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Stepmother of Harmony Montgomery pleads guilty to two counts of perjury

The Boston Globe 11/18/2022 Dugan Arnett
Kayla Montgomery is led into court for proceedings at Hillsborough Superior Court on May 5 in Manchester, N.H. © Charles Krupa Kayla Montgomery is led into court for proceedings at Hillsborough Superior Court on May 5 in Manchester, N.H.

The stepmother of Harmony Montgomery, the young New Hampshire girl whose 2019 disappearance kicked off a massive, multistate search, pleaded guilty in Hillsborough, N.H., Superior Court Friday to two counts of perjury stemming from false statements given in May to a grand jury.

Dressed in an orange jumpsuit and saying little, Kayla Montgomery listened as Judge Amy Messer handed down two sentences of 3½ to 7 years in the New Hampshire state prison system, with much of that time suspended.

The perjury charges were not directly tied to Harmony Montgomery’s disappearance and death; rather, they stemmed from statements Kayla Montgomery made earlier this year to a grand jury investigating Harmony Montgomery’s disappearance.

As part of the conditions of her sentencing, Kayla Montgomery must “testify truthfully at any hearings/events about any and all pending and future charges against Adam Montgomery,” according to a spokesman for the New Hampshire attorney general’s office.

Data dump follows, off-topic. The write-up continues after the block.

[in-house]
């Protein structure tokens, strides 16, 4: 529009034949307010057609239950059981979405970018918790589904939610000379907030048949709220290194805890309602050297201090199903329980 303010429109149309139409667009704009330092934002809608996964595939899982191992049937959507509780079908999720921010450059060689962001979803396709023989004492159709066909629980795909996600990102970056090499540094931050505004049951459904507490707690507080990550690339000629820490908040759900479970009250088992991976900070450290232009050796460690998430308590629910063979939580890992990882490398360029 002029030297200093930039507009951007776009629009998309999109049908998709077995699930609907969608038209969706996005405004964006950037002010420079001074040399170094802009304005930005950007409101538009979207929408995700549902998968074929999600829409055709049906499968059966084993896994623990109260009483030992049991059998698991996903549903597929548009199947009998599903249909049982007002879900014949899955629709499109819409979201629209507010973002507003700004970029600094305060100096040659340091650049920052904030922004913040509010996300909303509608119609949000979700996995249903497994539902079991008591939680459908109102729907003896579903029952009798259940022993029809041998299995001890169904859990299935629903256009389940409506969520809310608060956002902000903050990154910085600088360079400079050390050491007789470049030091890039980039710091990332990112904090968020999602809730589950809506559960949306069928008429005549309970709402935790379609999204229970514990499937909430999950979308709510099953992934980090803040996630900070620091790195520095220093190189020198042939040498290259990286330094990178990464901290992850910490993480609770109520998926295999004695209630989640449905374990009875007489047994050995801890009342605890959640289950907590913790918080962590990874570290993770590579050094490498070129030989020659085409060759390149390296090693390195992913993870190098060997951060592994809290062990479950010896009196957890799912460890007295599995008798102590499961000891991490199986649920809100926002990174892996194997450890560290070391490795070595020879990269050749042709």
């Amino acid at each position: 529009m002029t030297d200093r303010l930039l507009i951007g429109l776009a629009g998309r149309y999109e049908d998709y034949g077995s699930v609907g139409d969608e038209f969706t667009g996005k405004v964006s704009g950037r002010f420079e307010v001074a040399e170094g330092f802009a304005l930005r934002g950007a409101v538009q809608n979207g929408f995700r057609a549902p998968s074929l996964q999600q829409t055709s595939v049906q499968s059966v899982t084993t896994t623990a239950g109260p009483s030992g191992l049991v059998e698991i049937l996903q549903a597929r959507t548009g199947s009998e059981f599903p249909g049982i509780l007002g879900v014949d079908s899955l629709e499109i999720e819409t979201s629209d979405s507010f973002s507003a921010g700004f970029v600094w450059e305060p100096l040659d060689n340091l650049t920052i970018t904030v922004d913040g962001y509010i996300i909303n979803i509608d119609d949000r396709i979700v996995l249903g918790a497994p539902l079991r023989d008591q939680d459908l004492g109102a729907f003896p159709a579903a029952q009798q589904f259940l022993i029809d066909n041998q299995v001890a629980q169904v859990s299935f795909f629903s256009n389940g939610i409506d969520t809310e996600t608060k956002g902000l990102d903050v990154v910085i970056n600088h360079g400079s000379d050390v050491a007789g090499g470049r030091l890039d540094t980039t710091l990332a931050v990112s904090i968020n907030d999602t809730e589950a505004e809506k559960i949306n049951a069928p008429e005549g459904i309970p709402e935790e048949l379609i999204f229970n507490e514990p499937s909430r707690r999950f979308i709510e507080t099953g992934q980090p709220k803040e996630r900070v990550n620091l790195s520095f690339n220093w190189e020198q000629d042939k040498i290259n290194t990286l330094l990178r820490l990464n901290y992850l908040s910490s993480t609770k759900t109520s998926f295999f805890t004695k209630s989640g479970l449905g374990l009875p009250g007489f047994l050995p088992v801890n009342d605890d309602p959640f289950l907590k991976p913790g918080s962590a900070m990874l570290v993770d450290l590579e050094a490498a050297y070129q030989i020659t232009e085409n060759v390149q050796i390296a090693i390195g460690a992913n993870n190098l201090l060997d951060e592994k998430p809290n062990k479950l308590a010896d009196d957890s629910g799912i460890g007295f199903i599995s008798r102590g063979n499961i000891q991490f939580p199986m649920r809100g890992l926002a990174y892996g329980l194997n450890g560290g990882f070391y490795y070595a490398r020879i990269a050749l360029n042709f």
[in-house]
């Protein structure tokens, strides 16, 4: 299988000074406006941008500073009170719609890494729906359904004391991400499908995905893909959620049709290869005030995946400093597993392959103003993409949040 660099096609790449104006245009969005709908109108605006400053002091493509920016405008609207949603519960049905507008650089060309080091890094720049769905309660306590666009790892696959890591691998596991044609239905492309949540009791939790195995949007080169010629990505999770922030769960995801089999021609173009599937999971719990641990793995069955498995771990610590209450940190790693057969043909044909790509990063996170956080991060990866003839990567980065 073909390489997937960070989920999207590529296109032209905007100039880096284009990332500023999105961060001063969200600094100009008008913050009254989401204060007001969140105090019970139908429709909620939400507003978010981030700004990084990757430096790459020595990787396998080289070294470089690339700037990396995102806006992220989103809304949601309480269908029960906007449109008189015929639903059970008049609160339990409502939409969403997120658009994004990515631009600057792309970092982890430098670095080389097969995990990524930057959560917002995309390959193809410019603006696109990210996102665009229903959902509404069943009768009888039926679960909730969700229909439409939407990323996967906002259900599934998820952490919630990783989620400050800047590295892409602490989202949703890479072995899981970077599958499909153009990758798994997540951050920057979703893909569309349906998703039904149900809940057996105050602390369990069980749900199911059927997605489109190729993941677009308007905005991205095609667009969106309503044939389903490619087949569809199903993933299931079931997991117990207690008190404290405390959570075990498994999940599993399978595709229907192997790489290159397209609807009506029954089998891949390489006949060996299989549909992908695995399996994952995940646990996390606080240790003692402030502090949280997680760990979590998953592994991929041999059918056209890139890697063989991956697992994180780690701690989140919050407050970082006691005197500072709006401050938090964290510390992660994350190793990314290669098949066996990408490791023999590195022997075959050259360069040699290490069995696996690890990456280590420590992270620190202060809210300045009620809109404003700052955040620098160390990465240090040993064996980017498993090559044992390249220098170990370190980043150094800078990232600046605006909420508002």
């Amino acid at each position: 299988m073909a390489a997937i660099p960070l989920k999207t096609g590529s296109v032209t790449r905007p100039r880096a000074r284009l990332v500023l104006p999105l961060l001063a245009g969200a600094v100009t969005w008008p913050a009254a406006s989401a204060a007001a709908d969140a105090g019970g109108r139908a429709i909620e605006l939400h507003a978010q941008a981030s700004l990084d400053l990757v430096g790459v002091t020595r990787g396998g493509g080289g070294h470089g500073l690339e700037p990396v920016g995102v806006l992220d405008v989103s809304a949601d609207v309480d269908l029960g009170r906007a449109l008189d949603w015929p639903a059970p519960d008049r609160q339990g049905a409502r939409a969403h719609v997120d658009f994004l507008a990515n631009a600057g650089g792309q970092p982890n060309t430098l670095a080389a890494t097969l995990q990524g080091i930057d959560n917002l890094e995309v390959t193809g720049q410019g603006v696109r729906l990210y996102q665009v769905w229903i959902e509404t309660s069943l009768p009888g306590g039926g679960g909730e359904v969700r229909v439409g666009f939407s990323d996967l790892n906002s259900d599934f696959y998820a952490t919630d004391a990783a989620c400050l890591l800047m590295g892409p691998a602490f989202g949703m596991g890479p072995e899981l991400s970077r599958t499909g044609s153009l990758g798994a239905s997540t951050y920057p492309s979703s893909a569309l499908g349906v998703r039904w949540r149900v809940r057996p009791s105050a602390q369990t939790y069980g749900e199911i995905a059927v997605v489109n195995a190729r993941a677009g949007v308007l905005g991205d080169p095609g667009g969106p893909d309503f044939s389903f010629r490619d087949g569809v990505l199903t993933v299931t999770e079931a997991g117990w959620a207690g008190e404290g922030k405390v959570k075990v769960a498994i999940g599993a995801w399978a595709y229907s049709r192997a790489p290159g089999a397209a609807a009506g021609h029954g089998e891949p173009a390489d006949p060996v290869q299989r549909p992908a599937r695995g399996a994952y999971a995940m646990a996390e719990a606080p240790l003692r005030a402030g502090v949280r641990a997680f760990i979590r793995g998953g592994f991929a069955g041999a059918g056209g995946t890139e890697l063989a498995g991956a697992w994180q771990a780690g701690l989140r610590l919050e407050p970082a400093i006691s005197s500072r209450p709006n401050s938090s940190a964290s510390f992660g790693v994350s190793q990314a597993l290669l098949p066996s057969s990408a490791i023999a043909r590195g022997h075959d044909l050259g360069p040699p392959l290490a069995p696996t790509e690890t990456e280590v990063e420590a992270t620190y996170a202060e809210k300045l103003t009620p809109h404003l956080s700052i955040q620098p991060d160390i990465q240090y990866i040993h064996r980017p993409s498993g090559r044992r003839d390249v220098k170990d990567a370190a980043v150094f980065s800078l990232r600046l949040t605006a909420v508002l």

Kayla Montgomery’s husband, Adam Montgomery, was charged in October with killing Harmony Montgomery, then 5 years old, in December 2019 by repeatedly punching her in the head, authorities allege.

Court records show that it was Adam Montgomery’s wife, Kayla Montgomery, who ultimately told authorities he had killed his daughter, on Dec. 7, 2019, then urged her to lie about the girl’s whereabouts to investigators.

Adam Montgomery also faces charges of “altering, destroying, concealing, or removing” his daughter’s body between Dec. 7, 2019, and March 4, 2020, and for tampering with a witness.

A search for Harmony Montgomery was launched in November 2021, after her biological mother, Crystal Renee Sorey, reported her missing to Manchester police. Adam Montgomery had been previously awarded custody of the child by a Massachusetts juvenile court judge, despite a lengthy and violent criminal history that included a conviction for shooting a man in the head during a drug deal in Haverhill.

The case shined an unflattering light on the child protective service systems in both Massachusetts and New Hampshire.

Earlier this year, officials in both states released separate reports documenting a variety of shortcomings in the handling of the young girl’s custody and care.

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